Fast forward into the early 20s, and by that I don't mean the 1920s, so stop snickering, and you'll find me faced with a gift I was non too happy about. One of my study buddies had been telling me about Terry Pratchett's books before, yet fantasy wasn't exactly my go-to-genre. Still, she promised it'd be "different" which I duly ignored. Until, of course, she gave me an Omnibus edition with two of his novels, The Light Fantastic and Equal Rites, as rather unwelcome birthday prezzie. Dutifully I promised to read, and read I did. I warmed up to the Discworld in no time and while I ended up being most fond of the stories involving the city guards, I've certainly read them all. That includes my current read The Long Earth which I am in stubborn desperation trying to finish as it literally bores my socks off.

Those have been some of the bookishly magic chapters in my life that introduced me to amazing storytelling. Time for you to go back in time now.

What was one of your book-tastic moments when you were introduced to an amazing author or a particular captivating novel which you treasure til this day? Please share.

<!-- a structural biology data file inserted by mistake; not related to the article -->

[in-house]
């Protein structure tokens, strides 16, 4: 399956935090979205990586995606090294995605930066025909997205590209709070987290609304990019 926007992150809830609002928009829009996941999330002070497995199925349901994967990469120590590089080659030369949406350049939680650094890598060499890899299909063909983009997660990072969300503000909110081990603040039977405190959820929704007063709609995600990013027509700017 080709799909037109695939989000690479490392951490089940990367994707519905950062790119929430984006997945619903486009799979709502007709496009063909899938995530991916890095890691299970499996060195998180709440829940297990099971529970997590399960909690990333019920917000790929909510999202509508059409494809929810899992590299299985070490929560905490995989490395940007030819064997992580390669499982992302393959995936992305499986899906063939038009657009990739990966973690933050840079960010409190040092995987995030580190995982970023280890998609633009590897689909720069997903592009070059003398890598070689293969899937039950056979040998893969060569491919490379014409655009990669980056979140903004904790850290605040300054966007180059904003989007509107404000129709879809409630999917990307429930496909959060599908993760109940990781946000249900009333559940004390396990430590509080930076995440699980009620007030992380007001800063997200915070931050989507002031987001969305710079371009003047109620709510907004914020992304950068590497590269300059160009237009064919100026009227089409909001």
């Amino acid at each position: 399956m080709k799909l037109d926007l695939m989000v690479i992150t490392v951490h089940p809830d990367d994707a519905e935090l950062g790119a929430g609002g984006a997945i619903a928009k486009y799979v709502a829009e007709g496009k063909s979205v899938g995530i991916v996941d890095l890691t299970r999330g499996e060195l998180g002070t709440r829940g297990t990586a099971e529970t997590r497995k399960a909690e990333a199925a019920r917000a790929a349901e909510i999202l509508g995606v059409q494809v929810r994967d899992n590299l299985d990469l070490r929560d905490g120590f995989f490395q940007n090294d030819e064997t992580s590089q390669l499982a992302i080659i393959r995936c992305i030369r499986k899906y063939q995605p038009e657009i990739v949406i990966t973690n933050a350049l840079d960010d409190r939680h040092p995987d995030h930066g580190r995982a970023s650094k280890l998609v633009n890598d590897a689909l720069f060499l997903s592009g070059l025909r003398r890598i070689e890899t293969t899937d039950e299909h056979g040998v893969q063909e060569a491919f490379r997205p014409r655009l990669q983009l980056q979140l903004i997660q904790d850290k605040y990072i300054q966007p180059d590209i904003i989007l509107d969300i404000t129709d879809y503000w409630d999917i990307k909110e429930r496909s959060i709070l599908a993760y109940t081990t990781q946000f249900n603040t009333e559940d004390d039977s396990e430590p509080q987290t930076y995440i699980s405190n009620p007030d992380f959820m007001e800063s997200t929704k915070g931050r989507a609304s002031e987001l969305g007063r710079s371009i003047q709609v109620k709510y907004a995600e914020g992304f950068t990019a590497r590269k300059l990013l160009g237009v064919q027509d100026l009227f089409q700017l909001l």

4 comments:

  1. oh so i'm the only one who dare to try and exchange that kind of experience with you? oki then let try to make it well


    The first book, the one that started it all was bilbot the hobbit when i was 6.. it was the summer before i start primary school ( being born in march i had to wait until i was six in september to enter as per the rule) we were on vacation where we always went and i was sharing my brother hotel chamber... my brother being older was a avid reader back then and he couldn't stop to sleep ( which he still tend forget again) i was bothered and i wanted to sleep to make me silent he gave me the book... i felt so grow up because he never shared them before and the story was so funny.... before the holidayus were over i had read both bilbot the hobbit and lord of the ring trilogy...